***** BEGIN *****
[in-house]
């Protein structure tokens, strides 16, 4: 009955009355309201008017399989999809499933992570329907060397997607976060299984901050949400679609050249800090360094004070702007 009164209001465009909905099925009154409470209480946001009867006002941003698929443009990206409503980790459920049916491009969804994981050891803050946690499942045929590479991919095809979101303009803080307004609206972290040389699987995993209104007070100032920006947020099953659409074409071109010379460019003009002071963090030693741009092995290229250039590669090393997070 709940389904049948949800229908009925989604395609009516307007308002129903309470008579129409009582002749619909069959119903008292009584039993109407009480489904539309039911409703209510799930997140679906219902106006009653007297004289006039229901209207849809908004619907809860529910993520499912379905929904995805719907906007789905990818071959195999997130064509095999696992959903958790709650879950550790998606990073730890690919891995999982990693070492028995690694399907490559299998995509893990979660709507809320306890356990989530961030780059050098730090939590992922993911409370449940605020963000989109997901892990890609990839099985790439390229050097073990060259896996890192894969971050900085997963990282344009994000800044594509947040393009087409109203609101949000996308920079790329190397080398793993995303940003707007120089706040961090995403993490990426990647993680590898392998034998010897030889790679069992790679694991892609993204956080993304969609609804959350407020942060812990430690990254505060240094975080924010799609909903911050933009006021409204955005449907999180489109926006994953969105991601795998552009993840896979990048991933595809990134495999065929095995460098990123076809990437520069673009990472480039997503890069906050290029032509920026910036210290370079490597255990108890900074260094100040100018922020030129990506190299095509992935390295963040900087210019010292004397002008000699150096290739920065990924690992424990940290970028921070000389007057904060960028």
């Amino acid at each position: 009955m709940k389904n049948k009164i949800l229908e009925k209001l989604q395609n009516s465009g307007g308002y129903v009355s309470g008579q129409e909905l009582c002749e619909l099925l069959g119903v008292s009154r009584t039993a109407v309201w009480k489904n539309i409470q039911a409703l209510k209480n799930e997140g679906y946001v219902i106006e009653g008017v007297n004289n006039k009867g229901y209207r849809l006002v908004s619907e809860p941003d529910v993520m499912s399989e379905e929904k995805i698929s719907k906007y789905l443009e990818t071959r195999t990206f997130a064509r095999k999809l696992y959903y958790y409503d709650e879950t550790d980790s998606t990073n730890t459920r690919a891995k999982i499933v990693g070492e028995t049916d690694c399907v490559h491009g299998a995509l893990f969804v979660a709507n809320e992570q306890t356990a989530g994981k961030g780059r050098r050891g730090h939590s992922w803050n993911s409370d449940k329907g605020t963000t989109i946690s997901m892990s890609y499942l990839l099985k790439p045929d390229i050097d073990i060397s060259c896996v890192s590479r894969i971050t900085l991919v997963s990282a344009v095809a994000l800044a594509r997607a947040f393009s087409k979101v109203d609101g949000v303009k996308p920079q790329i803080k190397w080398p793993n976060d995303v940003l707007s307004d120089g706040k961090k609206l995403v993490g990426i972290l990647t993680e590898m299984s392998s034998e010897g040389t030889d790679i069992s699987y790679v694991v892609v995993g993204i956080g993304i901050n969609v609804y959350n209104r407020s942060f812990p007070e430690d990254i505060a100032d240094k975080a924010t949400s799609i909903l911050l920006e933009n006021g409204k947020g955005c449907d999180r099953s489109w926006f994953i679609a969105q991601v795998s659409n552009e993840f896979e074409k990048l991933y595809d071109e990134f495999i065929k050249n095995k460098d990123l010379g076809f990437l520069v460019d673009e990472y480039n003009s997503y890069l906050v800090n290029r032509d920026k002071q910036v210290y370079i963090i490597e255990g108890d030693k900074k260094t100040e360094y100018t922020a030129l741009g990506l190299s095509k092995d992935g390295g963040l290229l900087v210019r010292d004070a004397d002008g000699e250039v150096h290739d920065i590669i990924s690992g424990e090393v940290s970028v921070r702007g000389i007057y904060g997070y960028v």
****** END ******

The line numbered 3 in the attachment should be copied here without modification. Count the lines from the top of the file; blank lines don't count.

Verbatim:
């Amino acid at each position: 009955m709940k389904n049948k009164i949800l229908e009925k209001l989604q395609n009516s465009g307007g308002y129903v009355s309470g008579q129409e909905l009582c002749e619909l099925l069959g119903v008292s009154r009584t039993a109407v309201w009480k489904n539309i409470q039911a409703l209510k209480n799930e997140g679906y946001v219902i106006e009653g008017v007297n004289n006039k009867g229901y209207r849809l006002v908004s619907e809860p941003d529910v993520m499912s399989e379905e929904k995805i698929s719907k906007y789905l443009e990818t071959r195999t990206f997130a064509r095999k999809l696992y959903y958790y409503d709650e879950t550790d980790s998606t990073n730890t459920r690919a891995k999982i499933v990693g070492e028995t049916d690694c399907v490559h491009g299998a995509l893990f969804v979660a709507n809320e992570q306890t356990a989530g994981k961030g780059r050098r050891g730090h939590s992922w803050n993911s409370d449940k329907g605020t963000t989109i946690s997901m892990s890609y499942l990839l099985k790439p045929d390229i050097d073990i060397s060259c896996v890192s590479r894969i971050t900085l991919v997963s990282a344009v095809a994000l800044a594509r997607a947040f393009s087409k979101v109203d609101g949000v303009k996308p920079q790329i803080k190397w080398p793993n976060d995303v940003l707007s307004d120089g706040k961090k609206l995403v993490g990426i972290l990647t993680e590898m299984s392998s034998e010897g040389t030889d790679i069992s699987y790679v694991v892609v995993g993204i956080g993304i901050n969609v609804y959350n209104r407020s942060f812990p007070e430690d990254i505060a100032d240094k975080a924010t949400s799609i909903l911050l920006e933009n006021g409204k947020g955005c449907d999180r099953s489109w926006f994953i679609a969105q991601v795998s659409n552009e993840f896979e074409k990048l991933y595809d071109e990134f495999i065929k050249n095995k460098d990123l010379g076809f990437l520069v460019d673009e990472y480039n003009s997503y890069l906050v800090n290029r032509d920026k002071q910036v210290y370079i963090i490597e255990g108890d030693k900074k260094t100040e360094y100018t922020a030129l741009g990506l190299s095509k092995d992935g390295g963040l290229l900087v210019r010292d004070a004397d002008g000699e250039v150096h290739d920065i590669i990924s690992g424990e090393v940290s970028v921070r702007g000389i007057y904060g997070y960028v």